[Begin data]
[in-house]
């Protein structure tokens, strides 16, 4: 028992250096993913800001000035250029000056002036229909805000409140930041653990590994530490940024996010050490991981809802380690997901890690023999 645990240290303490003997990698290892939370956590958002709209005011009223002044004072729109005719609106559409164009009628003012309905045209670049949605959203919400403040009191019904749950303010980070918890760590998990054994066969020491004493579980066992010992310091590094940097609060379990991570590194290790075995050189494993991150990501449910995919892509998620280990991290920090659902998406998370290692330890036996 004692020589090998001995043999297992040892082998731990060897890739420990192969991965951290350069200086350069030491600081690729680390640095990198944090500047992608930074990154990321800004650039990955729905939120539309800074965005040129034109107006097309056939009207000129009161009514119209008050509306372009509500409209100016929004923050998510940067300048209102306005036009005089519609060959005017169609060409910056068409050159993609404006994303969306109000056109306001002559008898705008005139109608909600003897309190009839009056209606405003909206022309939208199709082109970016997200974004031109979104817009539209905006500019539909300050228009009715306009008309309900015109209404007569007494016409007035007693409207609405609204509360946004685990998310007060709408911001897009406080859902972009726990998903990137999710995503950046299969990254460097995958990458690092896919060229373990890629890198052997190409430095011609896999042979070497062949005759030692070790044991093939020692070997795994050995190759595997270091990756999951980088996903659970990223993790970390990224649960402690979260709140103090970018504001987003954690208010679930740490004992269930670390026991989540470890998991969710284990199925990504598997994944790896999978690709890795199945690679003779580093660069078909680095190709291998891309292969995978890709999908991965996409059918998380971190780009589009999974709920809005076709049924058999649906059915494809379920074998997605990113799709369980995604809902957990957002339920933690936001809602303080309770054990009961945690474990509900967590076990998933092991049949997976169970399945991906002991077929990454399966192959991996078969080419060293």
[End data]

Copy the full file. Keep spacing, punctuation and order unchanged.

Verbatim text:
[in-house]
């Protein structure tokens, strides 16, 4: 028992250096993913800001000035250029000056002036229909805000409140930041653990590994530490940024996010050490991981809802380690997901890690023999 645990240290303490003997990698290892939370956590958002709209005011009223002044004072729109005719609106559409164009009628003012309905045209670049949605959203919400403040009191019904749950303010980070918890760590998990054994066969020491004493579980066992010992310091590094940097609060379990991570590194290790075995050189494993991150990501449910995919892509998620280990991290920090659902998406998370290692330890036996 004692020589090998001995043999297992040892082998731990060897890739420990192969991965951290350069200086350069030491600081690729680390640095990198944090500047992608930074990154990321800004650039990955729905939120539309800074965005040129034109107006097309056939009207000129009161009514119209008050509306372009509500409209100016929004923050998510940067300048209102306005036009005089519609060959005017169609060409910056068409050159993609404006994303969306109000056109306001002559008898705008005139109608909600003897309190009839009056209606405003909206022309939208199709082109970016997200974004031109979104817009539209905006500019539909300050228009009715306009008309309900015109209404007569007494016409007035007693409207609405609204509360946004685990998310007060709408911001897009406080859902972009726990998903990137999710995503950046299969990254460097995958990458690092896919060229373990890629890198052997190409430095011609896999042979070497062949005759030692070790044991093939020692070997795994050995190759595997270091990756999951980088996903659970990223993790970390990224649960402690979260709140103090970018504001987003954690208010679930740490004992269930670390026991989540470890998991969710284990199925990504598997994944790896999978690709890795199945690679003779580093660069078909680095190709291998891309292969995978890709999908991965996409059918998380971190780009589009999974709920809005076709049924058999649906059915494809379920074998997605990113799709369980995604809902957990957002339920933690936001809602303080309770054990009961945690474990509900967590076990998933092991049949997976169970399945991906002991077929990454399966192959991996078969080419060293």